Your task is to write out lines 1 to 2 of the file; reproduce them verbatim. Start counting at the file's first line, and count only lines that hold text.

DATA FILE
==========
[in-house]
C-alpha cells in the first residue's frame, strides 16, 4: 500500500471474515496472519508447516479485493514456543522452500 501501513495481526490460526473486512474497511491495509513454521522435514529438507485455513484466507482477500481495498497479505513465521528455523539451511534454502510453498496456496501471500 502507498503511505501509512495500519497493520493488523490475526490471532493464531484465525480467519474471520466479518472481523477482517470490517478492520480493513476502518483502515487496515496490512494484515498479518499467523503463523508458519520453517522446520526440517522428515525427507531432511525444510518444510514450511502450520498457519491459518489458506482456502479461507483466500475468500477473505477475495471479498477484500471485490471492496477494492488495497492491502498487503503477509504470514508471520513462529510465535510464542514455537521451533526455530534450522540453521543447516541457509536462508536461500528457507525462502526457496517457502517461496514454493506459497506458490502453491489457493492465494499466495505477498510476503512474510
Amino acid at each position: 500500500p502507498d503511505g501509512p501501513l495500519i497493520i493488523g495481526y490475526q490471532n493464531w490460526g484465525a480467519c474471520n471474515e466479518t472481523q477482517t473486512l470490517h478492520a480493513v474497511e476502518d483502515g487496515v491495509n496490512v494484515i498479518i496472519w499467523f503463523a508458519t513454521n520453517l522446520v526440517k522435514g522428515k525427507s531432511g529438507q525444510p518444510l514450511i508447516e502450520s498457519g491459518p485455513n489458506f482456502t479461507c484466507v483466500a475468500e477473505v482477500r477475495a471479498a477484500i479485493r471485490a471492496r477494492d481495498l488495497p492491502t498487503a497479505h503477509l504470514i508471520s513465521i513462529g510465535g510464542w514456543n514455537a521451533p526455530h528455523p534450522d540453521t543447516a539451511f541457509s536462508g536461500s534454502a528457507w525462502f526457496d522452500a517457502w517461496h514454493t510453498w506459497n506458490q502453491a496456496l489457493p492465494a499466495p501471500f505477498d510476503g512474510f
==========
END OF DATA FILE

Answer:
[in-house]
C-alpha cells in the first residue's frame, strides 16, 4: 500500500471474515496472519508447516479485493514456543522452500 501501513495481526490460526473486512474497511491495509513454521522435514529438507485455513484466507482477500481495498497479505513465521528455523539451511534454502510453498496456496501471500 502507498503511505501509512495500519497493520493488523490475526490471532493464531484465525480467519474471520466479518472481523477482517470490517478492520480493513476502518483502515487496515496490512494484515498479518499467523503463523508458519520453517522446520526440517522428515525427507531432511525444510518444510514450511502450520498457519491459518489458506482456502479461507483466500475468500477473505477475495471479498477484500471485490471492496477494492488495497492491502498487503503477509504470514508471520513462529510465535510464542514455537521451533526455530534450522540453521543447516541457509536462508536461500528457507525462502526457496517457502517461496514454493506459497506458490502453491489457493492465494499466495505477498510476503512474510